Goldsboro, N.C. — High energy prices mean big changes for some public employees in Wayne County. Several departments are switching to a four-day work week, beginning Monday.
County officials said they are hoping a shorter week will help the county's bottom line. Although many would love to work four days instead of five, not everyone is excited about the change.
Wayne County Manager Lee Smith said he has gotten mixed reviews from employees.
“This is not going to be easy for employees. It may not be easy for some of our customers,” he said.
Smith said some employees are concerned about their hours changing.
“We’ve had questions about daycare and childcare,” he said.
The change is a result of rising fuel costs. Although employees will still work a 40-hour week, workdays will be longer to accommodate for the extra day off.
The first phase begins Monday, and officials hope it will save up to 15 percent of utility costs while continuing to provide the same level of customer service. The cost cutting measure is estimated to save the country $300,000 to $500,000 a year in energy costs.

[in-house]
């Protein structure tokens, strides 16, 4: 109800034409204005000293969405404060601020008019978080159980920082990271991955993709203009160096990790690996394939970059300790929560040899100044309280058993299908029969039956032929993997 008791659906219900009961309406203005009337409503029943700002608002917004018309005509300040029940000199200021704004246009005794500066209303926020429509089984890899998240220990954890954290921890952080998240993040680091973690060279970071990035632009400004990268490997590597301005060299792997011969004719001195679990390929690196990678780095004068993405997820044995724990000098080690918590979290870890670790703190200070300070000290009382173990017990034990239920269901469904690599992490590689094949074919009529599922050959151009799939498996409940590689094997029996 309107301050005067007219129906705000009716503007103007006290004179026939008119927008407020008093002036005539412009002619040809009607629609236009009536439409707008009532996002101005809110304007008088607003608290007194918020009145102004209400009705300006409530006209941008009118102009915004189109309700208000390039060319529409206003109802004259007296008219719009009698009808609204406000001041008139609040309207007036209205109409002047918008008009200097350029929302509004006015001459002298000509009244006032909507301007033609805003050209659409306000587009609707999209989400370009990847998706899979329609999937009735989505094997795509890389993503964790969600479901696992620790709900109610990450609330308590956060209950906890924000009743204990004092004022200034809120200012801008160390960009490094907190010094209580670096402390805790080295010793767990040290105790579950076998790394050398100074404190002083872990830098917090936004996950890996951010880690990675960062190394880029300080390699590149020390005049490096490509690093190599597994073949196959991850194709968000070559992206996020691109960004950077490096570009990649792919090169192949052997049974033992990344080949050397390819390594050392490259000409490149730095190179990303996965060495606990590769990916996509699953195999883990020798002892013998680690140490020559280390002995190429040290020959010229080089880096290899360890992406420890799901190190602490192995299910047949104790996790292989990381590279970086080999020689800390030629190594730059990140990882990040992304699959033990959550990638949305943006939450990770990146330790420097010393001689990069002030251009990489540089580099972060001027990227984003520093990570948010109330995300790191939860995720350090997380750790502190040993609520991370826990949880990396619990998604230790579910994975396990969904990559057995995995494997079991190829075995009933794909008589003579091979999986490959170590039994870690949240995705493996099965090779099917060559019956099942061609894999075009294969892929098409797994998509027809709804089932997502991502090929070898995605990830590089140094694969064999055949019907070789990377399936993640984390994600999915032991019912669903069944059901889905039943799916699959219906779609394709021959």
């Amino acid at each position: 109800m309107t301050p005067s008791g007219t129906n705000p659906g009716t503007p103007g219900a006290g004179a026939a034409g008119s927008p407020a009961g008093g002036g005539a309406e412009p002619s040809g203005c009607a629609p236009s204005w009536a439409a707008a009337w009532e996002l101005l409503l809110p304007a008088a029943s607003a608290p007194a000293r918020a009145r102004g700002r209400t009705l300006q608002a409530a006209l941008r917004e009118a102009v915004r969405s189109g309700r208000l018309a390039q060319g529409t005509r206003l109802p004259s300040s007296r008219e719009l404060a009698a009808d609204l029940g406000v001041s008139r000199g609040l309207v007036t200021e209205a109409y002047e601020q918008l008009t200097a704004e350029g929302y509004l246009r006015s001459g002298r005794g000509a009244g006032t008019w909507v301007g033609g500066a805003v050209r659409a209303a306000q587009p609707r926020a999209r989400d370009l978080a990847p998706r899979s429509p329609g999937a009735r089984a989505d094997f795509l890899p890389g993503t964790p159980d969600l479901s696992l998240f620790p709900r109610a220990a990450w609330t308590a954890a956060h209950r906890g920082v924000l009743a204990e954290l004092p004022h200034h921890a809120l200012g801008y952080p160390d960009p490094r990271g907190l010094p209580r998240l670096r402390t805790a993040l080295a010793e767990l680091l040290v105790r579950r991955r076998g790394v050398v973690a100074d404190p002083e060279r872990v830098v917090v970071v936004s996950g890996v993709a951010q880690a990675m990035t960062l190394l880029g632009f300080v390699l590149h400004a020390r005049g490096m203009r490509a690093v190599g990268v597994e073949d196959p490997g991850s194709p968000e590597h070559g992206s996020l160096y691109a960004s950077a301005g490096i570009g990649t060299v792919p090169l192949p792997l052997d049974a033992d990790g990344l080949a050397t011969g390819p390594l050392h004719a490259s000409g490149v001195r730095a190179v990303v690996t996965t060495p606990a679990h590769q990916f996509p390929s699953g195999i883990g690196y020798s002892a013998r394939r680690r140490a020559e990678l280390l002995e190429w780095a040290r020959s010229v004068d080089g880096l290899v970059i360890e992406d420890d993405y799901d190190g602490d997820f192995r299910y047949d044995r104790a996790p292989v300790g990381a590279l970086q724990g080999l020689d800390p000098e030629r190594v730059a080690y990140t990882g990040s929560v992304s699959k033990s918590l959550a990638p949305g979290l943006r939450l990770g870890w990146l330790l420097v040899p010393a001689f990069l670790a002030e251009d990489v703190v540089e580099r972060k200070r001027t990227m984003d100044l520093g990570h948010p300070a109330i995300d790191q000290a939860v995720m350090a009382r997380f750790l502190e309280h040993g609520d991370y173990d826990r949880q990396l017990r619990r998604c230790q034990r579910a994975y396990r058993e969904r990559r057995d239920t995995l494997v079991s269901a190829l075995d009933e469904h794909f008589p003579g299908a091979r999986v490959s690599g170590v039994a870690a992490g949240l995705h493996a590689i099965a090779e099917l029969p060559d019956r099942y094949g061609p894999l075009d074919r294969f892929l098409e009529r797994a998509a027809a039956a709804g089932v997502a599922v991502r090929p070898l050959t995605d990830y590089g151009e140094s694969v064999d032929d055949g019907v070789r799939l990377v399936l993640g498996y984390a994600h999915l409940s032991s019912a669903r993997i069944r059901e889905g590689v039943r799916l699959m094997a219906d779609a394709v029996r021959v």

Not all departments and buildings will go to a four-day work week. The Wayne County Courthouse, sheriff's office, county administration building and animal control will continue to operate five days a week.
Those departments closed on Friday include the human resources department and social services. (See a complete list.)
Smith said closing the County Office Building, which houses the health and social services departments, should save a lot in energy costs.
The first phase of the plan will be in effect for a year, Smith said. The county said it hopes to implement a second phase of its utility savings plan later this year.
The community is split on the idea.
Wayne County resident Phil Kastner thinks the decision is a “great idea.”
“There are several companies here in Wayne County that do a four-day workweek,” Kastner said.
Aletra Jones, of Goldsboro, said she is not comfortable knowing the health department will be closed on Fridays.
“People do need the service Monday through Friday, you know… so I don’t think it’s fair at all for them to be closing,” Jones said.
Smith acknowledges the new hours will take some getting used to.
“This is not going to be without growing pains. We know that,” he said.